Spelling is the order in which letters are put to make up words.
Many languages have phonetic spelling, in other words, each letter represents a certain sound, however in English this is not the case. An English letter can have many different sounds.
For example, the letter c can be pronounced:
/k/ as in cat
/s/ as in nice
The spelling of an English word depends very much on its linguistic origin. English is primarily derived from the Greek, Latin and Germanic languages and the diverse spelling of English reflects this.
Another reason for the confused state of English spelling is tied up with the history of the language and printing.
- Changes in pronunciation over time.
- Imported words bringing their original spelling over.
- Words imported from non-Roman alphabets being transcribed differently.
- Conquests bringing in changing ways of spelling.
- Early publishers writing words to reflect the way in which they pronounced them.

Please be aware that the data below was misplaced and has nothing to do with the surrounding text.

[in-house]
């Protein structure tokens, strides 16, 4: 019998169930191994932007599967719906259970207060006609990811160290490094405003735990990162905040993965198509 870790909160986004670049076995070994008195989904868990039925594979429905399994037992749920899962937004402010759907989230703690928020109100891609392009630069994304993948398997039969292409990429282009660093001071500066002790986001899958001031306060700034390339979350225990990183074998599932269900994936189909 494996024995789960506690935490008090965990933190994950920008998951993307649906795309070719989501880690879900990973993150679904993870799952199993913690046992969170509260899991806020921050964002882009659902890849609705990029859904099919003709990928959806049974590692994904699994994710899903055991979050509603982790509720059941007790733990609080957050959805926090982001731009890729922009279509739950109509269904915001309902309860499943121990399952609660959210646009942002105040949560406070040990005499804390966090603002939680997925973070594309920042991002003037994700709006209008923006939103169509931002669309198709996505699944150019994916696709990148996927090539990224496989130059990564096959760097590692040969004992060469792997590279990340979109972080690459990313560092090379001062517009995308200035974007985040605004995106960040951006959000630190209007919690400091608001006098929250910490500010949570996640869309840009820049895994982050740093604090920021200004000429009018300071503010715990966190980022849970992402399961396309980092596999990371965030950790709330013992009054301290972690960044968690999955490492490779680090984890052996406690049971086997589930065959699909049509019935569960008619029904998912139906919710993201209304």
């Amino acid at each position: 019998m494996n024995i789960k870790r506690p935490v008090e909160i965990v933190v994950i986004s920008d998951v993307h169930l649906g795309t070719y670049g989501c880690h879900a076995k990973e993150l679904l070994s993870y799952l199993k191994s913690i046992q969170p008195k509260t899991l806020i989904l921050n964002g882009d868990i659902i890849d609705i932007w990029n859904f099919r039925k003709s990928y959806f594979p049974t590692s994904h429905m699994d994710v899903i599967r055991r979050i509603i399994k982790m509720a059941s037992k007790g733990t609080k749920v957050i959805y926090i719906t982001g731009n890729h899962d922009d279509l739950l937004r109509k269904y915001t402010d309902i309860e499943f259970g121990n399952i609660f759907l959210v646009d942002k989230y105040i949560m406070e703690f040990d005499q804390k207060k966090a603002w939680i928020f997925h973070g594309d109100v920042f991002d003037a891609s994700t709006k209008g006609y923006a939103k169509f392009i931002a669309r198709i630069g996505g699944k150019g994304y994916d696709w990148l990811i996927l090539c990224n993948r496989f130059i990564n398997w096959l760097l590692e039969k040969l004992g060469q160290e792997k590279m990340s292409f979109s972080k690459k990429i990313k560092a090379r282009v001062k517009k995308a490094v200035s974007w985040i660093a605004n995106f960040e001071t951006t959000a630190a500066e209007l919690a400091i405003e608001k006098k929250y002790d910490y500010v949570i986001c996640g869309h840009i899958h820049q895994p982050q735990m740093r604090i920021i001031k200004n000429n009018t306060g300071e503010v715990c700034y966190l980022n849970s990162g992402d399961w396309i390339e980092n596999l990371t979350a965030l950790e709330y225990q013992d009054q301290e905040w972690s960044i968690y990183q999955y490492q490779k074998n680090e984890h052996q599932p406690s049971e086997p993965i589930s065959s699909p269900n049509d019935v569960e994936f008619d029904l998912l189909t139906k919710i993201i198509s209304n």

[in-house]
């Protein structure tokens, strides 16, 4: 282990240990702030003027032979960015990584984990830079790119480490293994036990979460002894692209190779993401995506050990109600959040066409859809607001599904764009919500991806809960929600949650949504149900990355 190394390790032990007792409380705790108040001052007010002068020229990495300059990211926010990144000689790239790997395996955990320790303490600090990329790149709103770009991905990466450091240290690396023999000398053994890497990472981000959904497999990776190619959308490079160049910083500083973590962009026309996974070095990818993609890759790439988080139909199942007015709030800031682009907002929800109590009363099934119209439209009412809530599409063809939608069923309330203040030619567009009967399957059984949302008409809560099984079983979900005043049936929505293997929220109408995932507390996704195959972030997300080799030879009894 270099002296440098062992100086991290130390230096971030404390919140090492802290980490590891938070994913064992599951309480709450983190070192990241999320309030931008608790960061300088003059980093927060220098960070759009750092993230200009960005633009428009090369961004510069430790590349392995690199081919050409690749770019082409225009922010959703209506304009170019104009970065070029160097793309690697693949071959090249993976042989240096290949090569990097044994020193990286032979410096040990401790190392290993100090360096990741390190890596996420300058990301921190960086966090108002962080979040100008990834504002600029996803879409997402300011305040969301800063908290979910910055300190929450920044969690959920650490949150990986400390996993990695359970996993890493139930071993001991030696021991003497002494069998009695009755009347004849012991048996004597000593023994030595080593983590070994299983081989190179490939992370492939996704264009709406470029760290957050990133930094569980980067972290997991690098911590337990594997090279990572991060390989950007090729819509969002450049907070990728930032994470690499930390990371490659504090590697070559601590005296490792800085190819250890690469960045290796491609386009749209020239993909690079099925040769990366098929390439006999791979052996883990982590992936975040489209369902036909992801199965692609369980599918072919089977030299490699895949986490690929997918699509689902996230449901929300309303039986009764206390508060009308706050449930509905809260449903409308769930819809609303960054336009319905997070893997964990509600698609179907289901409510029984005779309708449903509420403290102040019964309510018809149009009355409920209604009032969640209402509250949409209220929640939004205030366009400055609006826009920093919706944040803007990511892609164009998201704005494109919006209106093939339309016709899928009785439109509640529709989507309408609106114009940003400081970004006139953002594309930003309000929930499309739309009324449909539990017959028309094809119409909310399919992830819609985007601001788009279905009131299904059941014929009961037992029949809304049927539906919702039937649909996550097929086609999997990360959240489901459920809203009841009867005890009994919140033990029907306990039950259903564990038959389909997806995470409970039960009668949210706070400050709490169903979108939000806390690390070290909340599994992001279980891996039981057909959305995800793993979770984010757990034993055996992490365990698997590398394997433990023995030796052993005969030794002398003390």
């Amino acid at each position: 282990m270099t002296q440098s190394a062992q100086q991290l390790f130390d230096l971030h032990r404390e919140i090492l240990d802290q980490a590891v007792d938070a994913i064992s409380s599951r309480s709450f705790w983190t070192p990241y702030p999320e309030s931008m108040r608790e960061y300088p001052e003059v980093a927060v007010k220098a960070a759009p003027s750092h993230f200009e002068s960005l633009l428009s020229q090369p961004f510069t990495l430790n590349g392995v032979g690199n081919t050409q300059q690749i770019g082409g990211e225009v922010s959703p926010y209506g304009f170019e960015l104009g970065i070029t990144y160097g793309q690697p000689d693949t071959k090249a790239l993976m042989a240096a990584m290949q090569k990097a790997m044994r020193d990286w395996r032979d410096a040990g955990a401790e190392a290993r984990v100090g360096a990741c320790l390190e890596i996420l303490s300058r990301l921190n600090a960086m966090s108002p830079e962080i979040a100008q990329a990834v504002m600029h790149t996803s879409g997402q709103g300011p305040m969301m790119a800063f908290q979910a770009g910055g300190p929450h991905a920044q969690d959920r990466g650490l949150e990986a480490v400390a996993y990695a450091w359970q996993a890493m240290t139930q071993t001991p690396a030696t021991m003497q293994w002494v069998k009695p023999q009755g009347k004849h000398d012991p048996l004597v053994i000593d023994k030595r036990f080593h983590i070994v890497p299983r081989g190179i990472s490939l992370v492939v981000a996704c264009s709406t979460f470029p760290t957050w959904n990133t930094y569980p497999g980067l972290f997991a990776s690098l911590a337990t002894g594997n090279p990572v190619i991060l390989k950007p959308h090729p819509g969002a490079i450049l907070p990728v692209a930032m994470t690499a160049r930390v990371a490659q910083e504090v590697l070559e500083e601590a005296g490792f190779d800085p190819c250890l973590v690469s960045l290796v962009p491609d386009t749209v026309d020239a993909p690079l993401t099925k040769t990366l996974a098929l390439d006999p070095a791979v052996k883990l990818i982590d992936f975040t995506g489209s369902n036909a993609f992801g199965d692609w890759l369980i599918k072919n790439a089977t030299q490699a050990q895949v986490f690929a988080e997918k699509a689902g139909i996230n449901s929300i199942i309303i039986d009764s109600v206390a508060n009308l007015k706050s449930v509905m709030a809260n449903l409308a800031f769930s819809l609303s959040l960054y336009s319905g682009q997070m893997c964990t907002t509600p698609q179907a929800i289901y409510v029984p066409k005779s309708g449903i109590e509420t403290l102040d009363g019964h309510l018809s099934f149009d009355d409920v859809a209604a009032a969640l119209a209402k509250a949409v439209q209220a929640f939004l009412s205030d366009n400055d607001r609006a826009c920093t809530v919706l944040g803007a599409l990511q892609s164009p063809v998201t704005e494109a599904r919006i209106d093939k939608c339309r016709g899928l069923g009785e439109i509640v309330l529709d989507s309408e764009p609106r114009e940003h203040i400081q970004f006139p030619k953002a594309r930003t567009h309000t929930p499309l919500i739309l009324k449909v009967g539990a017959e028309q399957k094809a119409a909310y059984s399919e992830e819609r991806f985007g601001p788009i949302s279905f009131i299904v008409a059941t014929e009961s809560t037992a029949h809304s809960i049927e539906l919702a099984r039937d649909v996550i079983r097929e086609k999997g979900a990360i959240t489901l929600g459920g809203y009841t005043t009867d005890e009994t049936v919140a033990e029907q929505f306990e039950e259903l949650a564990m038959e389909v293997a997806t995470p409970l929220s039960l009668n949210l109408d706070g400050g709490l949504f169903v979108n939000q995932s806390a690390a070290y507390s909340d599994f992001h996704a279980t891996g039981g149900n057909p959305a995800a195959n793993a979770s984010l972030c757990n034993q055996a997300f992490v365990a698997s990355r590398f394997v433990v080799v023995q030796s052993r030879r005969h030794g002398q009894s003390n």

On this last point, when publishing began in earnest in England there were major differences in accents between one region and the next and printers often wrote phonetically in the way they spoke, thus different printers wrote the same word in a different way.
This point is perhaps most explicitly seen now in the different between American and British spelling where huge distances between the two cultures meant them developing in slightly different directions. Interestingly often the spelling (and grammar) of American English is older than that of British English.
Unlike many other languages, diacritics (accents and so on) are rarely used in English. Mostly these are imported words – often from French – and it is increasingly common for the diacritic to be dropped. Thus whilst it is common to see crêpe in French, in English it may well be written as crepe.